Whether India will be the first country to win the World Twenty20 a second time or not, there is hope so long as Virat Kohli wields the willow on the pitch, as he has done in the tournament, winning key matches on his own writes Veturi Srivatsa.

In the 2016 edition, he batted superbly to set a decent target to beat Pakistan and on Sunday night he made a taut target against Australia look like a stroll in the park.

Who says Twenty20 is all inventive hitting, far removed from conventional strokeplay. It’s balderdash. You can possess more than one stroke to a particular delivery to confuse the fielding captain and the bowler, but that’s sheer art exhibited by a Viv Richards, a Brian Lara or a V.V.S. Laxman, though he had few chances to play Twenty20.

These greats could hit a delivery pitching at the same spot anywhere from coverpoint to fine-leg in conventional, pure art form. They could bludgeon any attack just as Chris Gayle, AB de Villiers, Kevin Pietersen or Glenn Maxwell do in such a thrilling fashion in shorter formats with sheer power and scrumptious timing.

Kohli took batsmanship to a different level in this tournament, more so stroking the ball in the 18th and the 19th over against Australia at Mohali. A knock even he may not, perhaps, be able to repeat.

What makes it so special is that he produced his magic in a do-or-die match of a major international tournament. The strokes and the boundaries flowed from his bat when 39 runs were needed from the last three overs and that, too, as the Australians appeared to have covered all the bases in the field.

Kohli’s majestic strokeplay will forever be etched in the memories of all those who saw the match live at the Inderjit Singh Bindra Punjab Cricket Association Stadium at Mohali and others who bit their nails nervously watching the drama unfold on the telly. Many jogged their memory to recapture the two thunderous knocks of Sachin Tendulkar at Sharjah, also to beat the Australians, albeit in 50-over matches, 18 years ago to compare with Kohli’s knock.

Mind you, this was not blind or cross-batted hitting, all classical strokes that would have been graciously applauded in a Test match.

Right through the Indian innings, it appeared there were more than eleven men in the field as every stroke seemed to find a fielder. On this big ground, only the batsmen with strong legs could convert ones into twos, not a Yuvraj Singh helplessly hobbling with a twisted ankle. He was the first to realise it by throwing his wicket away.

Suddenly, Kohli started finding the ropes with unerring regularity with no fielder anywhere near. It was said he hit through the gaps, though the areas were heavily policed. Yet, he found huge gaps to shoot through seven fours and a six from the barrel of his machine gun in those two frenetic overs and the match was over as he left the winning stroke for his skipper Mahendra Singh Dhoni.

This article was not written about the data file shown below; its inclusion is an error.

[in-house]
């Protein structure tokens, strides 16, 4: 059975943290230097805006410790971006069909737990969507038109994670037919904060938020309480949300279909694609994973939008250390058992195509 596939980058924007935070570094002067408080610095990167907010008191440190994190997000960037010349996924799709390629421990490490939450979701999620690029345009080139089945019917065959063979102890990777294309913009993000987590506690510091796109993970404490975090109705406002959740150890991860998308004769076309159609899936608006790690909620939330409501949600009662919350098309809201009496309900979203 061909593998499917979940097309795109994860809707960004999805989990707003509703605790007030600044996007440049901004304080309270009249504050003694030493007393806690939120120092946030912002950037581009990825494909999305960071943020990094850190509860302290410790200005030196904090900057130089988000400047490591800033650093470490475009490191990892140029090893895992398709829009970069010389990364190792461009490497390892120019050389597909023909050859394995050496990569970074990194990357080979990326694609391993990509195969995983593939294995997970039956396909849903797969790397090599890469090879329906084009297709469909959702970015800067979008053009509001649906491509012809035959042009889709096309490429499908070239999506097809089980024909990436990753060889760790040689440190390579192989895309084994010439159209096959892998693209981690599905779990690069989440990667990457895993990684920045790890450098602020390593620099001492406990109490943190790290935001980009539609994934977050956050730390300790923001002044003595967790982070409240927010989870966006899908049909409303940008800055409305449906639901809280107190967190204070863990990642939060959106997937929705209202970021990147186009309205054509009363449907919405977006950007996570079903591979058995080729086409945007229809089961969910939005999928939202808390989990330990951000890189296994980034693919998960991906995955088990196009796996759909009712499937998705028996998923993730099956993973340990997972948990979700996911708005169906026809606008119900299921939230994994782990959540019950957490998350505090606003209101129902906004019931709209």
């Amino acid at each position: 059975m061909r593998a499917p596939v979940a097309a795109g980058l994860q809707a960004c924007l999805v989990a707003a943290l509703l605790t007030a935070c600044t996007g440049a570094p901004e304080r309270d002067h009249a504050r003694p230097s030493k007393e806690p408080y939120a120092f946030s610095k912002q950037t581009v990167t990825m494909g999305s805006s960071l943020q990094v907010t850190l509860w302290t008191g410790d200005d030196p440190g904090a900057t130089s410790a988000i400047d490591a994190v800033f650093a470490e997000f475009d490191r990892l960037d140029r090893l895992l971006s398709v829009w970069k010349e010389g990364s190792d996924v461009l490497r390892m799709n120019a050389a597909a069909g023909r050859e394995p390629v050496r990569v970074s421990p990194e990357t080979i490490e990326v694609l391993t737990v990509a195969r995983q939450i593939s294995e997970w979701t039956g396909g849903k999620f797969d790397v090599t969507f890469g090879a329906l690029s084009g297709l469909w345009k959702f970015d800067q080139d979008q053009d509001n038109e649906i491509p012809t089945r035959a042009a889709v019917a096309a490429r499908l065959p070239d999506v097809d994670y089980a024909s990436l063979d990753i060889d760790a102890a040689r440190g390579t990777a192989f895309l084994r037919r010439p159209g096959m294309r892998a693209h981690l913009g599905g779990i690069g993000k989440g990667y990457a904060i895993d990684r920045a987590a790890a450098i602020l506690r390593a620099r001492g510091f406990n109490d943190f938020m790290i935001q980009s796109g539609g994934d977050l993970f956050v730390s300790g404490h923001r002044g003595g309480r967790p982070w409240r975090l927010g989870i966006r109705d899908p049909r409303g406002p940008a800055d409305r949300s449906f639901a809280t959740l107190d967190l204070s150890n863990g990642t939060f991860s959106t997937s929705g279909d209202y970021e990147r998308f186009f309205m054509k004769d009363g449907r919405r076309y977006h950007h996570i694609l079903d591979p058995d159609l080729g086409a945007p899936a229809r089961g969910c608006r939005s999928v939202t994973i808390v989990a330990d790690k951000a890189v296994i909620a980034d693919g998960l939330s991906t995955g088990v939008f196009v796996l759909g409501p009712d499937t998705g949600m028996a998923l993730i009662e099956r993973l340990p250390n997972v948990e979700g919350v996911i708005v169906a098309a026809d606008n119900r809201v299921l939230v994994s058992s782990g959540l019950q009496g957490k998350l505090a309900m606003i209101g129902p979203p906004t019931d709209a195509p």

The only explanation for finding the gaps could be that the fielders were stricken by a fear psychosis seeing Kohli at his smashing best and that left them immobilised. They could not stop Kohli and Dhoni from converting one into twos. And what understanding and running between the wickets by the two!

India had a tough time right through the tournament and Kohli was the man to give the side some runs to bowl against Pakistan and against Bangladesh, and Dhoni did the same with smaller yet vital contributions.

Invariably, comparisons have begun and the players from each era had their favourites. The only batsman Kohli, in such imperious form, could be compared with is Viv Richards in whose time there was no Twenty20. Both played their strokes with beautiful hands, wrists being key in guiding the ball wherever they pleased to place it. The big difference is that Richards could hit with savage power, too.

Dhoni did not forget to ask his team-mates after the Australia match that how long would they depend on one man to carry the side with his bat. The skipper rightly wants the top order and the middle-order to take some responsibility and provide relief for Kohli so that he could bat a lot freely to make thing easier for the team in the semis and the final.

What should not escape the mind is that both Dhoni and Kohli are on the same page, each acknowledging the other’s role in shouldering the team. There is a nice feeling about it and this spirit should motivate their other “class” team-mates to carry India to the summit.

(Veturi Srivatsa is a senior journalist and the views expressed are personal)

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